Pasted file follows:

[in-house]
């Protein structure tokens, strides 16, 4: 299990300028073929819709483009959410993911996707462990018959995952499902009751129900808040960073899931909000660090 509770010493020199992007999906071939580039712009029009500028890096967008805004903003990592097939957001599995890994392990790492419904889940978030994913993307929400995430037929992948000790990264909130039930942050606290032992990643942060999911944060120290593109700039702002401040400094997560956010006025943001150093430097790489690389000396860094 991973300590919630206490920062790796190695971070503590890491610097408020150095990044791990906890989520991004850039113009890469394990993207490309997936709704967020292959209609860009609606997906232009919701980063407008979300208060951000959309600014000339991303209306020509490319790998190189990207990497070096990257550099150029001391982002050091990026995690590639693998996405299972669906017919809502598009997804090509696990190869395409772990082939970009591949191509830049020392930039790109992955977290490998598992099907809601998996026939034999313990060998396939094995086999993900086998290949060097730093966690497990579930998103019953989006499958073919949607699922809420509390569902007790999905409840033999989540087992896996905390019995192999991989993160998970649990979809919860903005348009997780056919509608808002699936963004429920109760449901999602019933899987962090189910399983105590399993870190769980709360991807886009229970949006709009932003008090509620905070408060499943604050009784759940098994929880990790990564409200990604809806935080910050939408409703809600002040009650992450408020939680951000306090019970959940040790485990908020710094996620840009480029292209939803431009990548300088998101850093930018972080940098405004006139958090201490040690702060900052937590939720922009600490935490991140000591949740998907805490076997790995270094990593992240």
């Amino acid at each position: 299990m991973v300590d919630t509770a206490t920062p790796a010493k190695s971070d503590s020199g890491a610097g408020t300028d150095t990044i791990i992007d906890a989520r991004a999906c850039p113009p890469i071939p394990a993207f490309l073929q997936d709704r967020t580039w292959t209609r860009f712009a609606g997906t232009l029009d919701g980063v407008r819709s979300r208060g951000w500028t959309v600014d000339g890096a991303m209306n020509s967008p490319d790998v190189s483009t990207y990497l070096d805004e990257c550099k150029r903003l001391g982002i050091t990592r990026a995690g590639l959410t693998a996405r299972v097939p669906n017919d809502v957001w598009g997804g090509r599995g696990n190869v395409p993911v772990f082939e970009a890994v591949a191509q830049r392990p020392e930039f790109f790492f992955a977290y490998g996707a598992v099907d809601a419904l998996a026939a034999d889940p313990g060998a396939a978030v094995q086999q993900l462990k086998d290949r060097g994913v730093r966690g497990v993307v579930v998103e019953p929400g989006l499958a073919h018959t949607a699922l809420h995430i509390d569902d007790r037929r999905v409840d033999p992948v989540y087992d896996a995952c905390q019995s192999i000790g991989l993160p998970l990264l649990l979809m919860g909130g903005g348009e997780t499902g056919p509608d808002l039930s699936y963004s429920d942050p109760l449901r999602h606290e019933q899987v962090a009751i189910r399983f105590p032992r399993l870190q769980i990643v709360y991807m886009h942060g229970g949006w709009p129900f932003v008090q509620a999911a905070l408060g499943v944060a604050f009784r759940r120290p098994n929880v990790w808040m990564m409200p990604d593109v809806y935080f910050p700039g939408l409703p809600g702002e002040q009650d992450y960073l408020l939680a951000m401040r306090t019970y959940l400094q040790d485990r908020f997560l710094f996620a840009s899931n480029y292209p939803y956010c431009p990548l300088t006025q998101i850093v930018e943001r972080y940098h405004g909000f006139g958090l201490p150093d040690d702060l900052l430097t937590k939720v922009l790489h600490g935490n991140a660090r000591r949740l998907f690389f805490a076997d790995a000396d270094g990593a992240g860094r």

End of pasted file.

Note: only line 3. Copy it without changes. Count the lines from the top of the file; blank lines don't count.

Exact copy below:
């Amino acid at each position: 299990m991973v300590d919630t509770a206490t920062p790796a010493k190695s971070d503590s020199g890491a610097g408020t300028d150095t990044i791990i992007d906890a989520r991004a999906c850039p113009p890469i071939p394990a993207f490309l073929q997936d709704r967020t580039w292959t209609r860009f712009a609606g997906t232009l029009d919701g980063v407008r819709s979300r208060g951000w500028t959309v600014d000339g890096a991303m209306n020509s967008p490319d790998v190189s483009t990207y990497l070096d805004e990257c550099k150029r903003l001391g982002i050091t990592r990026a995690g590639l959410t693998a996405r299972v097939p669906n017919d809502v957001w598009g997804g090509r599995g696990n190869v395409p993911v772990f082939e970009a890994v591949a191509q830049r392990p020392e930039f790109f790492f992955a977290y490998g996707a598992v099907d809601a419904l998996a026939a034999d889940p313990g060998a396939a978030v094995q086999q993900l462990k086998d290949r060097g994913v730093r966690g497990v993307v579930v998103e019953p929400g989006l499958a073919h018959t949607a699922l809420h995430i509390d569902d007790r037929r999905v409840d033999p992948v989540y087992d896996a995952c905390q019995s192999i000790g991989l993160p998970l990264l649990l979809m919860g909130g903005g348009e997780t499902g056919p509608d808002l039930s699936y963004s429920d942050p109760l449901r999602h606290e019933q899987v962090a009751i189910r399983f105590p032992r399993l870190q769980i990643v709360y991807m886009h942060g229970g949006w709009p129900f932003v008090q509620a999911a905070l408060g499943v944060a604050f009784r759940r120290p098994n929880v990790w808040m990564m409200p990604d593109v809806y935080f910050p700039g939408l409703p809600g702002e002040q009650d992450y960073l408020l939680a951000m401040r306090t019970y959940l400094q040790d485990r908020f997560l710094f996620a840009s899931n480029y292209p939803y956010c431009p990548l300088t006025q998101i850093v930018e943001r972080y940098h405004g909000f006139g958090l201490p150093d040690d702060l900052l430097t937590k939720v922009l790489h600490g935490n991140a660090r000591r949740l998907f690389f805490a076997d790995a000396d270094g990593a992240g860094r």